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Lecture: “It’s Wrong from Beginning to End”

On Friday 18 November, in London (UK), Brian Sibley and David Weeks entertain us by speaking about Lewis Carroll’s literary parodies on (in his time) well-known moral and improving texts.

The speakers will present many examples of his parodies, to demonstrate the influence of Isaac Watts and other writers of moral and improving texts on the young Charles Dodgson. They will show how he lampooned them, first in his juvenile writings (such as ‘Useful and Instructive Poetry’), and later in the pages of ‘Wonderland’ and ‘Through the Looking Glass’. Aas a result, his parodies have outlived their once distinguished, but now largely forgotten, originals.

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Lecture: On Going Out Altogether – Carroll’s and Other Children

On 29 July, the Lewis Carroll Society organises a lecture in London (UK) called ‘On Going Out Altogether: Carroll’s and Other Children’.

Professor Jan B Gordon explores (“with a plea for audience participation”) why Alice’s fears of her total disappearance are totally justified, given “childhood” and its dangers in 19th century literature. And, along with the flickering in and out of Alice, will be considered such puzzles as a Cheshire Cat that appears and disappears and food both that is both simultaneously there and not there at a tea table.

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154th Anniversary of Alice in Wonderland

Today it is exactly 154 years ago that Lewis Carroll made up the ‘Alice in Wonderland’ story!

The White Rabbit blowing his trumpetThe story arose at 4 July 1862, when Lewis Carroll (pen name of Charles Lutwidge Dodgson), was on a boat trip with a friend, Alice, and her sisters Lorina and Edith. Alice grew restless and begged Dodgson for a story “with lots of nonsense in it”. So started the famous tale, which was continued on further outings, and was later expanded for publication.

Exactly three years later, on 4 July 1865, the first edition of the book was printed.

Read more about the origins of the ‘Alice in Wonderland’ story

Alice’s Day in Oxford 2016

“Alice’s Day” is an annual event in Oxford, UK, to celebrate the publication of “Alice’s Adventures in Wonderland”. This year the event will be held on July 2.

On Alice’s Day, all kinds of Alice in Wonderland themed activities and events are being organized in the city. This includes tea-parties, games, storytelling, talks (from a.o. the Lewis Carroll Society), walks, live music and more. Most events are free of charge!

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Happy birthday, Alice!

Today would have been the 164th birthday of Alice Liddell, the real girl where ‘Alice’ from Alice in Wonderland was based on. Also, May 4th is the day the story “Alice’s Adventures in Wonderland” took place!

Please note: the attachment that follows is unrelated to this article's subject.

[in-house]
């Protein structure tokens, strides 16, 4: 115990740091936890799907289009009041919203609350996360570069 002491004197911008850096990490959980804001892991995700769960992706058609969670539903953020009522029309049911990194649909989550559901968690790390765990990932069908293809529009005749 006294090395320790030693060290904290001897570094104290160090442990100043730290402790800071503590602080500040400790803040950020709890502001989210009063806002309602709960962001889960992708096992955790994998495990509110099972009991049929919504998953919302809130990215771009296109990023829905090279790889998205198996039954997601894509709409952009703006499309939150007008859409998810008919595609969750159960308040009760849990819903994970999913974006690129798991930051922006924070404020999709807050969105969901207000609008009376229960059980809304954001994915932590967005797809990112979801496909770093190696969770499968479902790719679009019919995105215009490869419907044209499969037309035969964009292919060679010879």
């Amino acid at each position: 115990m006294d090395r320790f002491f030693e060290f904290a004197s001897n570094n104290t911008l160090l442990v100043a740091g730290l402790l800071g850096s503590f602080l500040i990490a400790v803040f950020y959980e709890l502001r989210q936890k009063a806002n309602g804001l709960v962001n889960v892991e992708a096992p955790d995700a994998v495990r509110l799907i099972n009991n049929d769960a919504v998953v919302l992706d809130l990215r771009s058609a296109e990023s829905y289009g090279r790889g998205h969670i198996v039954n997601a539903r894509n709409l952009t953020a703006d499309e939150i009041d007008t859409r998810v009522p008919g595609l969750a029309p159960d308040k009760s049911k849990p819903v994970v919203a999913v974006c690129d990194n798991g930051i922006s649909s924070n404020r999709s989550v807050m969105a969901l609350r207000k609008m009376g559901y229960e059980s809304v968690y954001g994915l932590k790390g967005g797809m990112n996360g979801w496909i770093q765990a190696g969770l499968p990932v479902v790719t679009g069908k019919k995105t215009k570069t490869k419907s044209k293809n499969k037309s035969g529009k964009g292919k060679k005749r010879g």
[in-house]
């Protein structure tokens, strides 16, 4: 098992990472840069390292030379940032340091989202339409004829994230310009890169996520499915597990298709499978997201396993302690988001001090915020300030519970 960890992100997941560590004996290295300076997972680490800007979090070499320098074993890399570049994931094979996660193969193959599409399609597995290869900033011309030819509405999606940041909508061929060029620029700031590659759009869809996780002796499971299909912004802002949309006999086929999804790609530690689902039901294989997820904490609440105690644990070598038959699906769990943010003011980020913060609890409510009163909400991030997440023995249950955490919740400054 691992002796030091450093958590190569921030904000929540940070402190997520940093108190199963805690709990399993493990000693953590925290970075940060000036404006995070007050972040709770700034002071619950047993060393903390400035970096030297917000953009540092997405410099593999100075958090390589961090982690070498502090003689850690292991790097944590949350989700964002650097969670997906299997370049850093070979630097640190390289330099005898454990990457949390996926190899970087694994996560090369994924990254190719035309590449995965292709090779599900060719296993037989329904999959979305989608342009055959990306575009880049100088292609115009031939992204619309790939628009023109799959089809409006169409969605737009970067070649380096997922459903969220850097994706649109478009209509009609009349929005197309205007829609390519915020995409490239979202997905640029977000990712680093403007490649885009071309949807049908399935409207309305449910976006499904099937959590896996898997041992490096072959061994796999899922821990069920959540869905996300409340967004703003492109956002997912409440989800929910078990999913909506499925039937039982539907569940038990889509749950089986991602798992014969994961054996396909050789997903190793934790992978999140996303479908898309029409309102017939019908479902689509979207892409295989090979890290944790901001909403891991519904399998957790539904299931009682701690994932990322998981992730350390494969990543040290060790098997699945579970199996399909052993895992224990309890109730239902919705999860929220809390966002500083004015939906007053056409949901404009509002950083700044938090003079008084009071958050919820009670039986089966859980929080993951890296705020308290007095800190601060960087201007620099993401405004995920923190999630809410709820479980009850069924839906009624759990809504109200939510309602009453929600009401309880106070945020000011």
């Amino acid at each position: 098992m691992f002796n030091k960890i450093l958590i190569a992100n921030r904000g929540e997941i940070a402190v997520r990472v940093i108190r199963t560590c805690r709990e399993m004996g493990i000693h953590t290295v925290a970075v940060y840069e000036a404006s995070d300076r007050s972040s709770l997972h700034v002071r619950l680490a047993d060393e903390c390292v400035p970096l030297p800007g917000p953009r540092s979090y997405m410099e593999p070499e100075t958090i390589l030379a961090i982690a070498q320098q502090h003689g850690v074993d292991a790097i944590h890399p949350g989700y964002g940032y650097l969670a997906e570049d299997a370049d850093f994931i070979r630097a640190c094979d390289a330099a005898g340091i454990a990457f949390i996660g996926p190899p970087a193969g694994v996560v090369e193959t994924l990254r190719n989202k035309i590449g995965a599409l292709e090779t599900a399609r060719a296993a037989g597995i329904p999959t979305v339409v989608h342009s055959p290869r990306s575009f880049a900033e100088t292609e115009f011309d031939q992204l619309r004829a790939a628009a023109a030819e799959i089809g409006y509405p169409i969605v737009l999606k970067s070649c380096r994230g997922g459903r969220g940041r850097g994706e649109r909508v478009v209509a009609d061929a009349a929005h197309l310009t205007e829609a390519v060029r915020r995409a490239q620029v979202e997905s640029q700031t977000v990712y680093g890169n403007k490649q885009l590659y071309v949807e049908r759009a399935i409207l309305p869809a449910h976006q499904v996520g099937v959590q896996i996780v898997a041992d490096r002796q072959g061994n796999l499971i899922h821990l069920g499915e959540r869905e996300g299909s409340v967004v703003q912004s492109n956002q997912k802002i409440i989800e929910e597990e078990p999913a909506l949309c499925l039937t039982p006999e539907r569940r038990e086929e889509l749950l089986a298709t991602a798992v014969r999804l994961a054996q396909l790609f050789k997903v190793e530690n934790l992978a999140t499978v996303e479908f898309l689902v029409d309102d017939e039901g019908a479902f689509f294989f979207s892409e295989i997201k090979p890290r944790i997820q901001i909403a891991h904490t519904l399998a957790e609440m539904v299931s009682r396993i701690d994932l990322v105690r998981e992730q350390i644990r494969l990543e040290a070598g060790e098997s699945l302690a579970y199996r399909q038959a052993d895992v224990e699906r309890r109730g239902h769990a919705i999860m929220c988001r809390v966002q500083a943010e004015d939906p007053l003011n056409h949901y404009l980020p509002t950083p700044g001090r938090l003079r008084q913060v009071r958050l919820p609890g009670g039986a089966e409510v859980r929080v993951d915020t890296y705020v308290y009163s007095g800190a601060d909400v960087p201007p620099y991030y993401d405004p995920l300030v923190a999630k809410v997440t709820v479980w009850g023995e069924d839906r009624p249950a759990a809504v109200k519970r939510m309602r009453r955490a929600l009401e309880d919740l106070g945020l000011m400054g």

Alice LiddellAlice Liddell was born on 4 May 1852. She died on 15 November 1934, aged 82.

That Lewis Carroll, the author of the book, had the story take place on Alice’s actual birthday, is never explicitly mentioned in the book. However, we can derive the date from Alice’s remarks in chapters 6 and 7:

`the March Hare will be much the most interesting, and perhaps as this is May it won’t be raving mad–at least not so mad as it was in March.’

`What day of the month is it?’ he said, turning to Alice: he had taken his watch out of his pocket, and was looking at it uneasily, shaking it every now and then, and holding it to his ear.
Alice considered a little, and then said `The fourth.’


Read more about the real Alice and other hidden references in the ‘Alice’ stories!

Memorabilia exhibition of Disney’s 1951 ‘Alice in Wonderland’ movie

If you are fond of Disney’s 1951 cartoon movie, visit this exhibition in Baltimore (USA)! Collector Matt Crandall shows his extensive collection of Alice in Wonderland movie memorabilia in Geppi’s Entertainment Museum.

The exhibit contains over 200 items, like original pre-production and production art including cels, drawings, and paintings, but also movie posters, books, magazines, toys, games, dolls, ceramic figures, advertising, and photographs.


  • Open from April 2 through October 2, 2016
  • Location: Geppi’s Entertainment Museum (www.geppismuseum.com); 301 W Camden St., Baltimore


Alice in Wonderland exhibition in Moscow

Until March 1st you can visit an exhibition in Moscow (Russia) that is dedicated to the 150th anniversary of the Alice in Wonderland story. You can see several ‘illusion rooms’, illustrations that were produced for the book through the years, and a stained-glass window dedicated to Lewis Carroll.

Moscow was one of the cities Lewis Carroll visited during his only trip abroad. He went to the library in the mansion Chertkov on Myasnitskaya Street. Now, an exhibition dedicated to his book is opened at this museum.


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